Dr. Zulma Perdomo
As told by Global Ministries Volunteer Paul Jacquay
Dr. Zulma Perdomo is working with all eight weekly clinics that Project MAESTRA is conducting in Paraguay. She is a 32 year old family practice doctor who finished her residency in January 2008. She is married with a one year old son. Her road to this current position has not been easy. She was born in northern Paraguay near Concepción. When she was five years old her parents sent her to Asuncion to live with her aunt and to attend the public schools there. However, she cried too much when she went to the school and was sent back home. The next year she tried again and did well, one year older and a little bit wiser.
She had always dreamed of being a doctor so she could take care of poor people, so when she finished high school she took the test to enter the national medical school. There is no charge (except for books) for those who score well on the admission test and are accepted into the school. Since Zulma had no money she knew that this was the only way that she could fulfill her dream. She did not score high enough and was not accepted, so she studied for a year and tried again. This time she made it. During her first year of the seven-year program she began experiencing joint pain and swelling. Subsequent testing revealed that she had Systemic Lupus Erythemetosis (SLE). Fortunately she was able to continue attending classes as she underwent a six-month course of chemotherapy and her illness went into remission. She completed medical school without further problem.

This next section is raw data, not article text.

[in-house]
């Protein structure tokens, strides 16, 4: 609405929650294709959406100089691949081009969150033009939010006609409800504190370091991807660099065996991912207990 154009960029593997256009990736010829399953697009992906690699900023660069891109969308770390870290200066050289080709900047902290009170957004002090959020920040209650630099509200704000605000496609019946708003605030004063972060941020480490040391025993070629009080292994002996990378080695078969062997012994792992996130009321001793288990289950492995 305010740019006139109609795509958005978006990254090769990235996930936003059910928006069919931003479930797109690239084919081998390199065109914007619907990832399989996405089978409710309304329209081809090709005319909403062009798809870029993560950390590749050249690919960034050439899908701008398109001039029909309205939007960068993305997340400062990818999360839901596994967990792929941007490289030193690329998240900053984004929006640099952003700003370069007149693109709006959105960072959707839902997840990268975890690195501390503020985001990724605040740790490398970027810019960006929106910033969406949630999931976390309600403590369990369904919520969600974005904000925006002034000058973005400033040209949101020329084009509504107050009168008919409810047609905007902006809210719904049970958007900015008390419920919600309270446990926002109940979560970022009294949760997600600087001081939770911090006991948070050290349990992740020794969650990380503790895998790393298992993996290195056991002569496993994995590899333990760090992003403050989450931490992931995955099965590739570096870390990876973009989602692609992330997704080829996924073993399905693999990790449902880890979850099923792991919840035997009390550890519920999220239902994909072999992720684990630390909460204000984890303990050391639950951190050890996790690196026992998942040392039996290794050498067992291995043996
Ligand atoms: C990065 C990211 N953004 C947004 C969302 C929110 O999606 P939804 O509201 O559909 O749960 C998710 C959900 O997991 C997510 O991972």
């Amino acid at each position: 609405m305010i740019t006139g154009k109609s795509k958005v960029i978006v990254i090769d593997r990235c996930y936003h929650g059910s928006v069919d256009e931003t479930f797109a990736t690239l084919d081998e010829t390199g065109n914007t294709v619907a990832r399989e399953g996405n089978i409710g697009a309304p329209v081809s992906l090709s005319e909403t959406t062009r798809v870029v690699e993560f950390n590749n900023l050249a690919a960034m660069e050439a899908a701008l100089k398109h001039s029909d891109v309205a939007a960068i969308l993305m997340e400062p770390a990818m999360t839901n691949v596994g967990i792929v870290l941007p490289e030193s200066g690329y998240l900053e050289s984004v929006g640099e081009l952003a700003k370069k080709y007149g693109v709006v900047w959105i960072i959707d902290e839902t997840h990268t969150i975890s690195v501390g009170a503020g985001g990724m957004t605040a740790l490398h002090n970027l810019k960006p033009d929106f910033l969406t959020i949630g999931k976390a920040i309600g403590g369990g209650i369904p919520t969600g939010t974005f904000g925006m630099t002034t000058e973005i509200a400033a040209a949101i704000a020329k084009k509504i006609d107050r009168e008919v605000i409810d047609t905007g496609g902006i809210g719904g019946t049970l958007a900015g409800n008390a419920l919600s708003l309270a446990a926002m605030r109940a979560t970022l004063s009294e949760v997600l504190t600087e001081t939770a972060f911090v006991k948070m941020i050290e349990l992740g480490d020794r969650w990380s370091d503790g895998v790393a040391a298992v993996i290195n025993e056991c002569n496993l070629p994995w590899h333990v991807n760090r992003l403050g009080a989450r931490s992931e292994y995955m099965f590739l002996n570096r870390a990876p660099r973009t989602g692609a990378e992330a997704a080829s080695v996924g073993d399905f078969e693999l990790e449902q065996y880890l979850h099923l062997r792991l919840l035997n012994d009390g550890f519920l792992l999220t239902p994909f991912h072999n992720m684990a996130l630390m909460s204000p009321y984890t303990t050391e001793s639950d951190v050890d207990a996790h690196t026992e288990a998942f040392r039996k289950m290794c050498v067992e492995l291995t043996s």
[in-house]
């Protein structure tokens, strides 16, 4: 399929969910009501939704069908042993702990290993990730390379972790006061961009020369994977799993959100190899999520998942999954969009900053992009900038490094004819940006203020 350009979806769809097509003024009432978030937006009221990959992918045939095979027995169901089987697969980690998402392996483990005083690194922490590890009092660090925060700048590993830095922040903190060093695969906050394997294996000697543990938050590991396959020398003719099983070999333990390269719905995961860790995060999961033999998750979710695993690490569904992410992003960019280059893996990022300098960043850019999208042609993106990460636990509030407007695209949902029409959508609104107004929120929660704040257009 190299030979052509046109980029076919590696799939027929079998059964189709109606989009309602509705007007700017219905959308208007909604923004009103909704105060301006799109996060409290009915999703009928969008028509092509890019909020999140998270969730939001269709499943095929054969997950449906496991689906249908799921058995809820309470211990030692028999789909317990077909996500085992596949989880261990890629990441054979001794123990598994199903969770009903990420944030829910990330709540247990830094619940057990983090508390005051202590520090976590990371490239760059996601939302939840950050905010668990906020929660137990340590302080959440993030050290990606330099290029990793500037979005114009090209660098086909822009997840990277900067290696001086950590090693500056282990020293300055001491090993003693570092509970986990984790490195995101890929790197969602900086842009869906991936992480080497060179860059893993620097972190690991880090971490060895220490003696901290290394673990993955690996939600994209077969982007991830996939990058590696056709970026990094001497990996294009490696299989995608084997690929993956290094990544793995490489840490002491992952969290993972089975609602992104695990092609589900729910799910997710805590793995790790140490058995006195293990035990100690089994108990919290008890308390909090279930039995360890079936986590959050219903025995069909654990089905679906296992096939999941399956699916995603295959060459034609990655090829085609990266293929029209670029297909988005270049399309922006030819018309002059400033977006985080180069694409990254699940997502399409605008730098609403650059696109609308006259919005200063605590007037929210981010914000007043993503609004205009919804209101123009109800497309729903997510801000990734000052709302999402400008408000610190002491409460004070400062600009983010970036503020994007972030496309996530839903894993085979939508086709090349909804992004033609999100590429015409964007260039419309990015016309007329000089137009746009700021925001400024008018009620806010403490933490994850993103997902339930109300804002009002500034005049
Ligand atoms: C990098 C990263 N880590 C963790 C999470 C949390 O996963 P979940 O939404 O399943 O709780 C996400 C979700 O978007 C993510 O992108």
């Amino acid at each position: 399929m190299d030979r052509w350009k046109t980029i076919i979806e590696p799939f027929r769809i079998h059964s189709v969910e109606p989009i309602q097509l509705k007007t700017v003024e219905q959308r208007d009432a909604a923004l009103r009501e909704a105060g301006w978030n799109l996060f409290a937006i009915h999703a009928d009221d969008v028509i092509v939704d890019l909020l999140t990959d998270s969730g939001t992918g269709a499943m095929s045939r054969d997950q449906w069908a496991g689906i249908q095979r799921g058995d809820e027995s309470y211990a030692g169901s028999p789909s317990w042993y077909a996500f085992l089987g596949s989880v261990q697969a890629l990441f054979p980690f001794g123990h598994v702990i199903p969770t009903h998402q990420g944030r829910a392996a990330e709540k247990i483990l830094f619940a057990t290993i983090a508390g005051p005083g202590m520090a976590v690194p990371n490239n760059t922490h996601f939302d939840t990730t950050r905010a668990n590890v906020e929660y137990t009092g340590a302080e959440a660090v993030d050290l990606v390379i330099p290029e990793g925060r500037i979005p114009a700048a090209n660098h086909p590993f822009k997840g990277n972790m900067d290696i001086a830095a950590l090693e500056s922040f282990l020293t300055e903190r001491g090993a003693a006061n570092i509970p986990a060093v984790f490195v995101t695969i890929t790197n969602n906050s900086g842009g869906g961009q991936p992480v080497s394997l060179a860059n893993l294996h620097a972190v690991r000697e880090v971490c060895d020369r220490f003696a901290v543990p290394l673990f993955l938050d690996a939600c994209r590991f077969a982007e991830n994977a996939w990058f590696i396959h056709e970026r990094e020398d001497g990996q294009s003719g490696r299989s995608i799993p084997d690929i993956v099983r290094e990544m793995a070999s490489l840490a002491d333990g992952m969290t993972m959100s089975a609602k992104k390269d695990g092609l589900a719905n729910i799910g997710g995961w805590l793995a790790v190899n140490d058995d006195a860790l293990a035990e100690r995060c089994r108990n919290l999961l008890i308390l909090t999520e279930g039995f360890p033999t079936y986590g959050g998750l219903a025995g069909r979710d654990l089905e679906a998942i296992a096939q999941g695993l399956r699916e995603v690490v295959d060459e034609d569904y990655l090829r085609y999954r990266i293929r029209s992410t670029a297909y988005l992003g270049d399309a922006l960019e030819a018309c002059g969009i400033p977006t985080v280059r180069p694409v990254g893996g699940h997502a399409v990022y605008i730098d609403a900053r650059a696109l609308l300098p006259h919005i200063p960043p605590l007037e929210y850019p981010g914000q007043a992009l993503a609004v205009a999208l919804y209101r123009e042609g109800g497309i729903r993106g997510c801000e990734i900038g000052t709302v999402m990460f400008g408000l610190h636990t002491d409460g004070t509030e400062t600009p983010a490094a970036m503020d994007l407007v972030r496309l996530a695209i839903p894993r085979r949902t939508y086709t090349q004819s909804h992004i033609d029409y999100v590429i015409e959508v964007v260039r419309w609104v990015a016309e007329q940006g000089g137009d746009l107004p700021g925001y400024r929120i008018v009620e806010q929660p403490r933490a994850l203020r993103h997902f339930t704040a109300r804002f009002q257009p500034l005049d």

Before she started residency she was enjoying a game of soccer with her friends when she broke both bones in her right leg and needed to have surgery. She developed a bone infection and was hospitalized for intravenous antibiotic treatment. One day while laying in her bed she suddenly felt a sharp pain in her back. X-rays showed a cyst on her spine and further testing revealed spinal tuberculosis. She became paralyzed from the waist down and surgery was required to remove the area of infection and relieve pressure from her spine. Her recovery was slow as she underwent daily physical therapy. After two months she was able to walk with a walker, then with a cane, and finally unassisted. She recovered well enough to begin the family practice residency program and also to get married.
One day she noticed that her vision was not right; she could not see anything to her sides. Once again she underwent a battery of tests and learned that she had had a stroke. The cause was that her SLE had caused a rare bleeding disorder. She started on blood thinners and was able to recover, but not before she became pregnant and miscarried. The cause of the miscarriage was a blood clot that would not allow the placenta to develop properly. When she became pregnant a second time she was started on daily injections of heparin in order to prevent another miscarriage. She developed weakness and a rapid heartbeat and was diagnosed with severe anemia. Ensuing studies revealed that the SLE had affected her kidneys. They were not making the hormone that stimulates the bone marrow to make red blood cells. In addition to the heparin injections she had to get regular shots of this hormone in order to maintain normal blood levels. Miraculously she was able to carry the child to term and “Jesús” was born. In order to complete the rigors of her residency, she had to send Jesús to the care of her mother in northern Paraguay for ten months.
Now, in spite of all of the adversities, she is living her dream! She takes several different types of medications to control her problems associated with SLE, including bi-weekly injections to stimulate her red blood cell production. She is a very good doctor. She speaks Guaraní well and is able to relate well with the people who come to the clinics. She could work for the government or private insurance companies and make much more money, but the philosophy of Project MAESTRA of providing services aimed at those who cannot afford it and do not have it readily available is exactly what she has always wanted to do.